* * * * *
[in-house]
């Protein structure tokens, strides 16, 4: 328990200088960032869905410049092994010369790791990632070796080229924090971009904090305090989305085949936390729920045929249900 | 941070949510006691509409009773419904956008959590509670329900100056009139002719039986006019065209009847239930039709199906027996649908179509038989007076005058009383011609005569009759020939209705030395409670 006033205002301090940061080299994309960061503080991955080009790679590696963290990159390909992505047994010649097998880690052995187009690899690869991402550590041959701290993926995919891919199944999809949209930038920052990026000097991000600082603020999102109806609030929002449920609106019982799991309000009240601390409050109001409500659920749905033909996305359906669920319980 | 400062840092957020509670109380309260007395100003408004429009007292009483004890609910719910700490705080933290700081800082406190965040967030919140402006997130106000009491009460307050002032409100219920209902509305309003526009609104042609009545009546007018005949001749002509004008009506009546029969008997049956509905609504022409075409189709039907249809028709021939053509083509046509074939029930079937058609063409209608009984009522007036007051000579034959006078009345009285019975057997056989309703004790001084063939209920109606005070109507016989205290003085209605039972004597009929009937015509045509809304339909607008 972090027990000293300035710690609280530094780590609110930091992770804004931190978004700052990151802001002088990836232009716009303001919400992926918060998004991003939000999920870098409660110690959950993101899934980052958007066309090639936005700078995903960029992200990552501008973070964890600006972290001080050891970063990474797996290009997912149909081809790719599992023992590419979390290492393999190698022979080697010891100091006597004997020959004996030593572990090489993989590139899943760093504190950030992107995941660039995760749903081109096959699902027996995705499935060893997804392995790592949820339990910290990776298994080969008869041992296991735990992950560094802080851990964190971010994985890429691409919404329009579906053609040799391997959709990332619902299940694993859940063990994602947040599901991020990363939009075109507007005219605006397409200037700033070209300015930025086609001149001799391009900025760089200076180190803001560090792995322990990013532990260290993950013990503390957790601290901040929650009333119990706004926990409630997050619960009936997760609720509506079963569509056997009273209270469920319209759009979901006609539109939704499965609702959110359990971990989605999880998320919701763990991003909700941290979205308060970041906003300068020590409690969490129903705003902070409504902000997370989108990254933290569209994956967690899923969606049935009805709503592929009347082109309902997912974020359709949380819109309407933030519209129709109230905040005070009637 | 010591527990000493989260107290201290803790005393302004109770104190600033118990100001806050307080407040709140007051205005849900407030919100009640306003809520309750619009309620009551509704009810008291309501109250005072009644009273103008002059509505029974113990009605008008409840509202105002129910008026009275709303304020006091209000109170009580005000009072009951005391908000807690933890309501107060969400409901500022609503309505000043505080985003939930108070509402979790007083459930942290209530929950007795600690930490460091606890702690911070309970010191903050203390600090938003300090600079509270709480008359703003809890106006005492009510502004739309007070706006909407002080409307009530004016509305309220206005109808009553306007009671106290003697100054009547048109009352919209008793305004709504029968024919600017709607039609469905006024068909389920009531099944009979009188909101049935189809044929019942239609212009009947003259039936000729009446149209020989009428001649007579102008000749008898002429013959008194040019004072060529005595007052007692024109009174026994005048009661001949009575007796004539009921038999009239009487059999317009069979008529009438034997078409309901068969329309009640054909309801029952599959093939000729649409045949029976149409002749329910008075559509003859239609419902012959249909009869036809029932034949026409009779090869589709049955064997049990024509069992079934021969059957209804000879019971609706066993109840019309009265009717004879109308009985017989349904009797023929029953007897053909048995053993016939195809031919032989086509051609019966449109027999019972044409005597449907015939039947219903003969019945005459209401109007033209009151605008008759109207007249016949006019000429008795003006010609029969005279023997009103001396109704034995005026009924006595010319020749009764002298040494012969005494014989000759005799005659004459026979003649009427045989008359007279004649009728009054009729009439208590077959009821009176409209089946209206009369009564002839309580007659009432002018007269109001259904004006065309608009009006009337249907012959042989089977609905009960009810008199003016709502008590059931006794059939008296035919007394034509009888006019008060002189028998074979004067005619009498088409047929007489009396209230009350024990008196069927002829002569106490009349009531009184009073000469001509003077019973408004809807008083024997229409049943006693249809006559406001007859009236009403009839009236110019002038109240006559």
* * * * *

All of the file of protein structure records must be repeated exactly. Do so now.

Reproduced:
[in-house]
């Protein structure tokens, strides 16, 4: 328990200088960032869905410049092994010369790791990632070796080229924090971009904090305090989305085949936390729920045929249900 | 941070949510006691509409009773419904956008959590509670329900100056009139002719039986006019065209009847239930039709199906027996649908179509038989007076005058009383011609005569009759020939209705030395409670 006033205002301090940061080299994309960061503080991955080009790679590696963290990159390909992505047994010649097998880690052995187009690899690869991402550590041959701290993926995919891919199944999809949209930038920052990026000097991000600082603020999102109806609030929002449920609106019982799991309000009240601390409050109001409500659920749905033909996305359906669920319980 | 400062840092957020509670109380309260007395100003408004429009007292009483004890609910719910700490705080933290700081800082406190965040967030919140402006997130106000009491009460307050002032409100219920209902509305309003526009609104042609009545009546007018005949001749002509004008009506009546029969008997049956509905609504022409075409189709039907249809028709021939053509083509046509074939029930079937058609063409209608009984009522007036007051000579034959006078009345009285019975057997056989309703004790001084063939209920109606005070109507016989205290003085209605039972004597009929009937015509045509809304339909607008 972090027990000293300035710690609280530094780590609110930091992770804004931190978004700052990151802001002088990836232009716009303001919400992926918060998004991003939000999920870098409660110690959950993101899934980052958007066309090639936005700078995903960029992200990552501008973070964890600006972290001080050891970063990474797996290009997912149909081809790719599992023992590419979390290492393999190698022979080697010891100091006597004997020959004996030593572990090489993989590139899943760093504190950030992107995941660039995760749903081109096959699902027996995705499935060893997804392995790592949820339990910290990776298994080969008869041992296991735990992950560094802080851990964190971010994985890429691409919404329009579906053609040799391997959709990332619902299940694993859940063990994602947040599901991020990363939009075109507007005219605006397409200037700033070209300015930025086609001149001799391009900025760089200076180190803001560090792995322990990013532990260290993950013990503390957790601290901040929650009333119990706004926990409630997050619960009936997760609720509506079963569509056997009273209270469920319209759009979901006609539109939704499965609702959110359990971990989605999880998320919701763990991003909700941290979205308060970041906003300068020590409690969490129903705003902070409504902000997370989108990254933290569209994956967690899923969606049935009805709503592929009347082109309902997912974020359709949380819109309407933030519209129709109230905040005070009637 | 010591527990000493989260107290201290803790005393302004109770104190600033118990100001806050307080407040709140007051205005849900407030919100009640306003809520309750619009309620009551509704009810008291309501109250005072009644009273103008002059509505029974113990009605008008409840509202105002129910008026009275709303304020006091209000109170009580005000009072009951005391908000807690933890309501107060969400409901500022609503309505000043505080985003939930108070509402979790007083459930942290209530929950007795600690930490460091606890702690911070309970010191903050203390600090938003300090600079509270709480008359703003809890106006005492009510502004739309007070706006909407002080409307009530004016509305309220206005109808009553306007009671106290003697100054009547048109009352919209008793305004709504029968024919600017709607039609469905006024068909389920009531099944009979009188909101049935189809044929019942239609212009009947003259039936000729009446149209020989009428001649007579102008000749008898002429013959008194040019004072060529005595007052007692024109009174026994005048009661001949009575007796004539009921038999009239009487059999317009069979008529009438034997078409309901068969329309009640054909309801029952599959093939000729649409045949029976149409002749329910008075559509003859239609419902012959249909009869036809029932034949026409009779090869589709049955064997049990024509069992079934021969059957209804000879019971609706066993109840019309009265009717004879109308009985017989349904009797023929029953007897053909048995053993016939195809031919032989086509051609019966449109027999019972044409005597449907015939039947219903003969019945005459209401109007033209009151605008008759109207007249016949006019000429008795003006010609029969005279023997009103001396109704034995005026009924006595010319020749009764002298040494012969005494014989000759005799005659004459026979003649009427045989008359007279004649009728009054009729009439208590077959009821009176409209089946209206009369009564002839309580007659009432002018007269109001259904004006065309608009009006009337249907012959042989089977609905009960009810008199003016709502008590059931006794059939008296035919007394034509009888006019008060002189028998074979004067005619009498088409047929007489009396209230009350024990008196069927002829002569106490009349009531009184009073000469001509003077019973408004809807008083024997229409049943006693249809006559406001007859009236009403009839009236110019002038109240006559």